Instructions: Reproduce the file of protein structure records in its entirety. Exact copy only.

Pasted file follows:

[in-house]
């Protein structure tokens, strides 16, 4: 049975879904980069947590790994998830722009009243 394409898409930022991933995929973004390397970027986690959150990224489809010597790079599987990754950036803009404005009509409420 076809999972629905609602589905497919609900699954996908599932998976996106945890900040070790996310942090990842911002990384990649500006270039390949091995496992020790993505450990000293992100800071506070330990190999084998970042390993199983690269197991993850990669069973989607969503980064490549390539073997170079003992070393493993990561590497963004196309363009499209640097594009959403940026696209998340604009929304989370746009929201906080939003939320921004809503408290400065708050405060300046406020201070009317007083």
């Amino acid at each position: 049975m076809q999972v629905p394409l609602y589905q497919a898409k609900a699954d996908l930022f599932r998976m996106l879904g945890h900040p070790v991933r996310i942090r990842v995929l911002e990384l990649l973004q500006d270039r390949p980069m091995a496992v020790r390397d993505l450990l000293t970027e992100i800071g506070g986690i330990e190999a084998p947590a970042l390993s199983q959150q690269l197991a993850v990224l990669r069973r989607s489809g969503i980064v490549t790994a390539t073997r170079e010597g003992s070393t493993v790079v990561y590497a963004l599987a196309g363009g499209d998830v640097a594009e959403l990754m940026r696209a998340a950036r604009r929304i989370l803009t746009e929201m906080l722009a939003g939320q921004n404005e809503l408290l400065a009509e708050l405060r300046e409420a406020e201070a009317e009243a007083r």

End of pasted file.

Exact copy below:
[in-house]
């Protein structure tokens, strides 16, 4: 049975879904980069947590790994998830722009009243 394409898409930022991933995929973004390397970027986690959150990224489809010597790079599987990754950036803009404005009509409420 076809999972629905609602589905497919609900699954996908599932998976996106945890900040070790996310942090990842911002990384990649500006270039390949091995496992020790993505450990000293992100800071506070330990190999084998970042390993199983690269197991993850990669069973989607969503980064490549390539073997170079003992070393493993990561590497963004196309363009499209640097594009959403940026696209998340604009929304989370746009929201906080939003939320921004809503408290400065708050405060300046406020201070009317007083």
């Amino acid at each position: 049975m076809q999972v629905p394409l609602y589905q497919a898409k609900a699954d996908l930022f599932r998976m996106l879904g945890h900040p070790v991933r996310i942090r990842v995929l911002e990384l990649l973004q500006d270039r390949p980069m091995a496992v020790r390397d993505l450990l000293t970027e992100i800071g506070g986690i330990e190999a084998p947590a970042l390993s199983q959150q690269l197991a993850v990224l990669r069973r989607s489809g969503i980064v490549t790994a390539t073997r170079e010597g003992s070393t493993v790079v990561y590497a963004l599987a196309g363009g499209d998830v640097a594009e959403l990754m940026r696209a998340a950036r604009r929304i989370l803009t746009e929201m906080l722009a939003g939320q921004n404005e809503l408290l400065a009509e708050l405060r300046e409420a406020e201070a009317e009243a007083r």